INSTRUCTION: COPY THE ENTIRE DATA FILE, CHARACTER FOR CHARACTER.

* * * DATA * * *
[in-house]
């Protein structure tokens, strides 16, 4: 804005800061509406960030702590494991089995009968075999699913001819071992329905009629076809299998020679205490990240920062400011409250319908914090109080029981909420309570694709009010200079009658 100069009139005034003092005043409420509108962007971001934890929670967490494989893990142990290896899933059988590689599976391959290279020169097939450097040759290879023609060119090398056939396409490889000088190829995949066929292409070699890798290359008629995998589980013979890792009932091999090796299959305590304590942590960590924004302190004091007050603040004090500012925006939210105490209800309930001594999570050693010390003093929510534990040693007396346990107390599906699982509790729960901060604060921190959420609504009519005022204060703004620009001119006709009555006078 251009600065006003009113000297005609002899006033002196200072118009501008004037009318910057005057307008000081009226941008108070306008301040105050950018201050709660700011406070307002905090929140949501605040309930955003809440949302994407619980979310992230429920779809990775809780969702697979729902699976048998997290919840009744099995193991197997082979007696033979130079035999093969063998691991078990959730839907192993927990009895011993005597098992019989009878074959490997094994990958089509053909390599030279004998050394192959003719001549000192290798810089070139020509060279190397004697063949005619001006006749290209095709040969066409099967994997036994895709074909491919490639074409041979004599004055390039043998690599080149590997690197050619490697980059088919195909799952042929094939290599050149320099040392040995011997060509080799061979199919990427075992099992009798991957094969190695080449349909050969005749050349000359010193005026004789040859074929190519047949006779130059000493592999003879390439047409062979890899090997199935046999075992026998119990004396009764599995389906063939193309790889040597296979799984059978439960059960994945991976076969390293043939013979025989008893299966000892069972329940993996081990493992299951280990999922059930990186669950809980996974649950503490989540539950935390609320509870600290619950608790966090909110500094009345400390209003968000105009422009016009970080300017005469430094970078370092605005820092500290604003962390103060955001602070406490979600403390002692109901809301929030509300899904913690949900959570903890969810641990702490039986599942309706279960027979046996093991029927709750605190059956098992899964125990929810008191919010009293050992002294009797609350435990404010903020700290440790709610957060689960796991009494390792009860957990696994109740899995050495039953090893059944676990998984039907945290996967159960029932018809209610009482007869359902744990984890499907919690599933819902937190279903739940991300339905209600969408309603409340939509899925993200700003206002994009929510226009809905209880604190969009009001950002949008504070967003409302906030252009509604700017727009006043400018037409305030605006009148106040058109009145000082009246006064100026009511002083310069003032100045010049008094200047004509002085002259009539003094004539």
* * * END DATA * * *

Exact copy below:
[in-house]
């Protein structure tokens, strides 16, 4: 804005800061509406960030702590494991089995009968075999699913001819071992329905009629076809299998020679205490990240920062400011409250319908914090109080029981909420309570694709009010200079009658 100069009139005034003092005043409420509108962007971001934890929670967490494989893990142990290896899933059988590689599976391959290279020169097939450097040759290879023609060119090398056939396409490889000088190829995949066929292409070699890798290359008629995998589980013979890792009932091999090796299959305590304590942590960590924004302190004091007050603040004090500012925006939210105490209800309930001594999570050693010390003093929510534990040693007396346990107390599906699982509790729960901060604060921190959420609504009519005022204060703004620009001119006709009555006078 251009600065006003009113000297005609002899006033002196200072118009501008004037009318910057005057307008000081009226941008108070306008301040105050950018201050709660700011406070307002905090929140949501605040309930955003809440949302994407619980979310992230429920779809990775809780969702697979729902699976048998997290919840009744099995193991197997082979007696033979130079035999093969063998691991078990959730839907192993927990009895011993005597098992019989009878074959490997094994990958089509053909390599030279004998050394192959003719001549000192290798810089070139020509060279190397004697063949005619001006006749290209095709040969066409099967994997036994895709074909491919490639074409041979004599004055390039043998690599080149590997690197050619490697980059088919195909799952042929094939290599050149320099040392040995011997060509080799061979199919990427075992099992009798991957094969190695080449349909050969005749050349000359010193005026004789040859074929190519047949006779130059000493592999003879390439047409062979890899090997199935046999075992026998119990004396009764599995389906063939193309790889040597296979799984059978439960059960994945991976076969390293043939013979025989008893299966000892069972329940993996081990493992299951280990999922059930990186669950809980996974649950503490989540539950935390609320509870600290619950608790966090909110500094009345400390209003968000105009422009016009970080300017005469430094970078370092605005820092500290604003962390103060955001602070406490979600403390002692109901809301929030509300899904913690949900959570903890969810641990702490039986599942309706279960027979046996093991029927709750605190059956098992899964125990929810008191919010009293050992002294009797609350435990404010903020700290440790709610957060689960796991009494390792009860957990696994109740899995050495039953090893059944676990998984039907945290996967159960029932018809209610009482007869359902744990984890499907919690599933819902937190279903739940991300339905209600969408309603409340939509899925993200700003206002994009929510226009809905209880604190969009009001950002949008504070967003409302906030252009509604700017727009006043400018037409305030605006009148106040058109009145000082009246006064100026009511002083310069003032100045010049008094200047004509002085002259009539003094004539």